Referring to FIG. 4, the two curves 90 and 92 are plots of the relative conductance of a cadmium sulfide photo-resistive sensor versus the off-axis angle of the light source. The thin line curve 90 is a plot for the photocell alone and the heavier line curve 92 is a plot for the same photocell to which a light pipe similar to that depicted in FIG. 1 has been added. Points 94 are the points for which the response of the photocell with the light pipe is 50 percent of its maximum response at point 96. These 50 percent response points are separated by 96 degrees. Similarly, points 98 are the points for which the response of the photocell without the light pipe is 50 percent of its maximum response at point 100. These 50 percent response points are separated by 86 degrees. Thus, the light pipe with the specially designed lens has not only prevented the light pipe from narrowing the angular pattern but has widened it instead which is desirable for the front sensor. Some ripple shown at peaks 96, 102 and 104 and valleys 106 and 108 is still present for the response with the light pipe. This is a tolerable amount but could be further reduced by mildly increasing the texturing of the lens surface to moderately increase the angle through which the light rays are scattered.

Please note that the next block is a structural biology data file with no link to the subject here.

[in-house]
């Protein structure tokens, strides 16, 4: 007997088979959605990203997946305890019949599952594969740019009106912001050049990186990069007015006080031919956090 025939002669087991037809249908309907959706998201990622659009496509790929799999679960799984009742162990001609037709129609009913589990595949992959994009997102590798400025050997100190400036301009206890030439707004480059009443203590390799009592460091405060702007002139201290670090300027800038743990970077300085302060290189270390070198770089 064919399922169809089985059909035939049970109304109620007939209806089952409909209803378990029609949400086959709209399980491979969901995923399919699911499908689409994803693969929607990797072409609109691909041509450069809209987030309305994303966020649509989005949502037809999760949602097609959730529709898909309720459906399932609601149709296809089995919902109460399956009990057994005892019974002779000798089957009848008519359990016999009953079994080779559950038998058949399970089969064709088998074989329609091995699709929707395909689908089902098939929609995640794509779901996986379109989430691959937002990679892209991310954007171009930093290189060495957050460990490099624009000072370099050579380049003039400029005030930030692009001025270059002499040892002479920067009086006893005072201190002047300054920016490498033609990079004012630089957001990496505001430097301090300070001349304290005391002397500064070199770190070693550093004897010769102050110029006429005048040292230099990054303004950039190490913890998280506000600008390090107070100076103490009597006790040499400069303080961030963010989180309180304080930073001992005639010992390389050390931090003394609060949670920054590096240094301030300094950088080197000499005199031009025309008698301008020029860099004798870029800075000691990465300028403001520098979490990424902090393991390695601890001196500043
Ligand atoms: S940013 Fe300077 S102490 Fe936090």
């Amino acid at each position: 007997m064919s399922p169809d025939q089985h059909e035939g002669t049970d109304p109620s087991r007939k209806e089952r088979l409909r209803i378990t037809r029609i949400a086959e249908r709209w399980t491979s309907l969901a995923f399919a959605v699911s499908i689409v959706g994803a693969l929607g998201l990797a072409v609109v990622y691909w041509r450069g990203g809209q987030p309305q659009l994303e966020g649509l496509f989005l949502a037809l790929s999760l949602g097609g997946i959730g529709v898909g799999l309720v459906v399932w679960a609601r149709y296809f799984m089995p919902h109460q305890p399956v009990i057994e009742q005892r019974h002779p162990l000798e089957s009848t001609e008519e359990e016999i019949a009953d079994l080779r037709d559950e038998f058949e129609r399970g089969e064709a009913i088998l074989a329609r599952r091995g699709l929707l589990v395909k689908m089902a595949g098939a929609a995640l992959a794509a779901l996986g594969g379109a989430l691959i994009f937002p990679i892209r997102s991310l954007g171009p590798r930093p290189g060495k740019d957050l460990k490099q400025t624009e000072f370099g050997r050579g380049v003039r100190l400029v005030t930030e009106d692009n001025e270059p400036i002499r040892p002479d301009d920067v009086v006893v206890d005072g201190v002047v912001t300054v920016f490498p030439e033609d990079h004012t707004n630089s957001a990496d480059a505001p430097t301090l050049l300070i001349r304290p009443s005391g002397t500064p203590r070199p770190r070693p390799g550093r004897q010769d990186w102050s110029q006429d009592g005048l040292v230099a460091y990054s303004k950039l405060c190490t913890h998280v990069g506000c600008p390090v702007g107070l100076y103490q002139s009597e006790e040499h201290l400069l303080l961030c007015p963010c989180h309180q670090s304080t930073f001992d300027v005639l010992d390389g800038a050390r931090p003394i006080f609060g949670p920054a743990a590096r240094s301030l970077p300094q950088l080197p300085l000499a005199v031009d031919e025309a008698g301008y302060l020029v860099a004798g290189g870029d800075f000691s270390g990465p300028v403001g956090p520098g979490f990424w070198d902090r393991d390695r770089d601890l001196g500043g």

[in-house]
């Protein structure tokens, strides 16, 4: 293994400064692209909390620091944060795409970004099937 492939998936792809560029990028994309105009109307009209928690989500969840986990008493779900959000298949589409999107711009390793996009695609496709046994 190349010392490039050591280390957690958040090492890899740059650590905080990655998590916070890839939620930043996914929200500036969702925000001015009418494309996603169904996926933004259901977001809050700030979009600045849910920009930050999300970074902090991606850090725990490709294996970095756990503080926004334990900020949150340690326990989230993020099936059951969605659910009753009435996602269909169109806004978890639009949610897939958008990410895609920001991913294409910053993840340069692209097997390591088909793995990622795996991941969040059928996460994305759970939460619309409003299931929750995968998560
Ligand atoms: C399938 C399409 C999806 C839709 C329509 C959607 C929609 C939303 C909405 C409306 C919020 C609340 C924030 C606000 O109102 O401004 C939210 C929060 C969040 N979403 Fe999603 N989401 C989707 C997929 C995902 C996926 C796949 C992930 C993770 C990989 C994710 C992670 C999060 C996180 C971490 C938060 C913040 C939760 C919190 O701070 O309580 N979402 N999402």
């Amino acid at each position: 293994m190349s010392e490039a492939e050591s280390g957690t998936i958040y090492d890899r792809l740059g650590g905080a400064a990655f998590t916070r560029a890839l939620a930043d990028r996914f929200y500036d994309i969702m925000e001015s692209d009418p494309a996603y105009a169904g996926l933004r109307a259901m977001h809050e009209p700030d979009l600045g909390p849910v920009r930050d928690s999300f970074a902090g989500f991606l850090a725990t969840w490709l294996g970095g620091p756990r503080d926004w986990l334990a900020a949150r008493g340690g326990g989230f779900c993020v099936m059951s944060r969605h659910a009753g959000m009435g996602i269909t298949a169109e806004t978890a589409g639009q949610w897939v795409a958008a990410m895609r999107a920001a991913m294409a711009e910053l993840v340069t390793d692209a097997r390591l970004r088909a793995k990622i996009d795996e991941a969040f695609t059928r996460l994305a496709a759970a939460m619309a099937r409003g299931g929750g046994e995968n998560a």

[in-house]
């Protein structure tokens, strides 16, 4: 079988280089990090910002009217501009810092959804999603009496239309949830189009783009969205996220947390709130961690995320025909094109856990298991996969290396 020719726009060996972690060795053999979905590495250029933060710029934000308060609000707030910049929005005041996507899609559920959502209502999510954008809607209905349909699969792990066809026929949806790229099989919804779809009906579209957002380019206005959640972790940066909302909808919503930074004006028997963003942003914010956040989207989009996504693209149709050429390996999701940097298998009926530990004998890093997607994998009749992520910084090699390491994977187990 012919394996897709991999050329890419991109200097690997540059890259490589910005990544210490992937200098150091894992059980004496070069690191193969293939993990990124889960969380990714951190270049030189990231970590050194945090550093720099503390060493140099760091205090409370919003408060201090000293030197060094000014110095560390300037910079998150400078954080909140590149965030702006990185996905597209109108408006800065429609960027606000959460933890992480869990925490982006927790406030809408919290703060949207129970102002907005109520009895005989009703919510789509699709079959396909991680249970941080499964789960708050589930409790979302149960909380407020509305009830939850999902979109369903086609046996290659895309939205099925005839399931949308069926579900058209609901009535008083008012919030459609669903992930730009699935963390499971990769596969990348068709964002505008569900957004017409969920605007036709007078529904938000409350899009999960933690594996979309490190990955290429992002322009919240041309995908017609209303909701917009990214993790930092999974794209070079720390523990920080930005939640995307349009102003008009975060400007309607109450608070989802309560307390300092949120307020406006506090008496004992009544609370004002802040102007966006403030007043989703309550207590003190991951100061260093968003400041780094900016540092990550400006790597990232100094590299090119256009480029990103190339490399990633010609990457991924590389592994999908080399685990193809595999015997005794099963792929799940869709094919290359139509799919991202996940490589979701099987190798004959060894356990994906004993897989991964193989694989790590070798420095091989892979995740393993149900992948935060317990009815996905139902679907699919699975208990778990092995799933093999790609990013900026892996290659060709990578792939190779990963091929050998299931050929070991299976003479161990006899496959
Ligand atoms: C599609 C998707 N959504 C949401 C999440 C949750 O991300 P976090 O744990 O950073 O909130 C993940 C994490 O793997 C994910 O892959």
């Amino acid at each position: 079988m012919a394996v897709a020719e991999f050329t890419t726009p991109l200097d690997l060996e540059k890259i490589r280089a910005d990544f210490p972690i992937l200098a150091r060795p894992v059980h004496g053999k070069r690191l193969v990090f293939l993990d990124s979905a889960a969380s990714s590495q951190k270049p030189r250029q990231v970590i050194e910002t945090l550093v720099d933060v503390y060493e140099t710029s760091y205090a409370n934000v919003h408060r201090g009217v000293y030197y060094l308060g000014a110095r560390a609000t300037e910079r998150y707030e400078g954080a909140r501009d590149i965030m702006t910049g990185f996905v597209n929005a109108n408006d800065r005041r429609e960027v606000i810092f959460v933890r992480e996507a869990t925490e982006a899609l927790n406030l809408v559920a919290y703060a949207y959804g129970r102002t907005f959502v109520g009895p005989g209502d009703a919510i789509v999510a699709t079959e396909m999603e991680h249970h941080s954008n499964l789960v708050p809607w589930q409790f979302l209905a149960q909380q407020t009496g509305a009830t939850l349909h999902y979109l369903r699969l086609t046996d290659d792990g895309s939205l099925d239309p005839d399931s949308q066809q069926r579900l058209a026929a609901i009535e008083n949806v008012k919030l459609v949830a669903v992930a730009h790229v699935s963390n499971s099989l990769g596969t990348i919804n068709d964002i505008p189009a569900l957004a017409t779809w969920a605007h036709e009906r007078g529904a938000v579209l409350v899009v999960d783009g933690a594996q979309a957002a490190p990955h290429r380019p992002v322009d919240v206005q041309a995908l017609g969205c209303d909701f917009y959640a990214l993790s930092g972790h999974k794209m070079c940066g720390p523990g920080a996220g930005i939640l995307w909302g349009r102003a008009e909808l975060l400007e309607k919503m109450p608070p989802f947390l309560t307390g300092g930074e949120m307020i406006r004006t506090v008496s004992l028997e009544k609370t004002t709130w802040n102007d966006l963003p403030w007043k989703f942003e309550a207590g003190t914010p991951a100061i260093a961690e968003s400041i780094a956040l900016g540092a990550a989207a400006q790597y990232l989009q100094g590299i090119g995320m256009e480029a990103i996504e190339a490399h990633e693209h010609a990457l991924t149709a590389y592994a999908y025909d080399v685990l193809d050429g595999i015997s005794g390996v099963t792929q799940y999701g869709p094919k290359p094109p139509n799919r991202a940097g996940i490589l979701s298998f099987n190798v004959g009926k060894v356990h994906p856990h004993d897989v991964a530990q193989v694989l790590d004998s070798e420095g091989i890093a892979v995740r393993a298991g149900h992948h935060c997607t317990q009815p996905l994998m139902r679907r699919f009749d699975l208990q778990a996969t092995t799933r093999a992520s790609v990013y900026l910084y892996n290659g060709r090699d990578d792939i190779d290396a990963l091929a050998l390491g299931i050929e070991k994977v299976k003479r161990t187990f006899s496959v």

FIG. 5 is the simplified top view and FIG. 5a is the simplified side view of another embodiment of the invention. In this embodiment of the invention, a Fresnel lens 110 is provided which is used to characterize the sensitivity versus direction for a forwardly facing sensor 112. The lens 110 is secured in an opening 114 in mirror housing 116 which is shown in fragmentary view. In the configuration shown the leads 118 and 120 of cadmium sulfide photo-resistor 112 are soldered to conductive tracks on the circuit board 122 which is shown in fragmentary view. The circuit board is mounted at a substantial distance back of the lens 110 and housing opening 114 so that the direct lines of view to the sides are blocked by the walls of the mirror housing. In many situations it is not practical or aesthetically pleasing to make the opening large enough to provide the required field of view without the aid of something to direct the light rays. The angled portion 124 of top view 126 of lens 110 refracts light ray 128 so that it continues as ray 130 to the photosensitive face of photocell 112. Likewise ray 132 coming from the opposite side is bent so that it continues as ray 134 to the face of the photocell 112. The rays 128 and 132 coming from the large side angles would not have hit the sensing area of the photocell were it not for the lens. Thus, the lens 110 serves to direct the rays 128 and 132 which are within the desired field of view to the photocell where they are sensed. In practice, the width of surface 124 of the lens and of the surfaces like it would normally be made shorter and the surfaces more numerous. The relatively small number of surfaces is depicted for graphical clarity.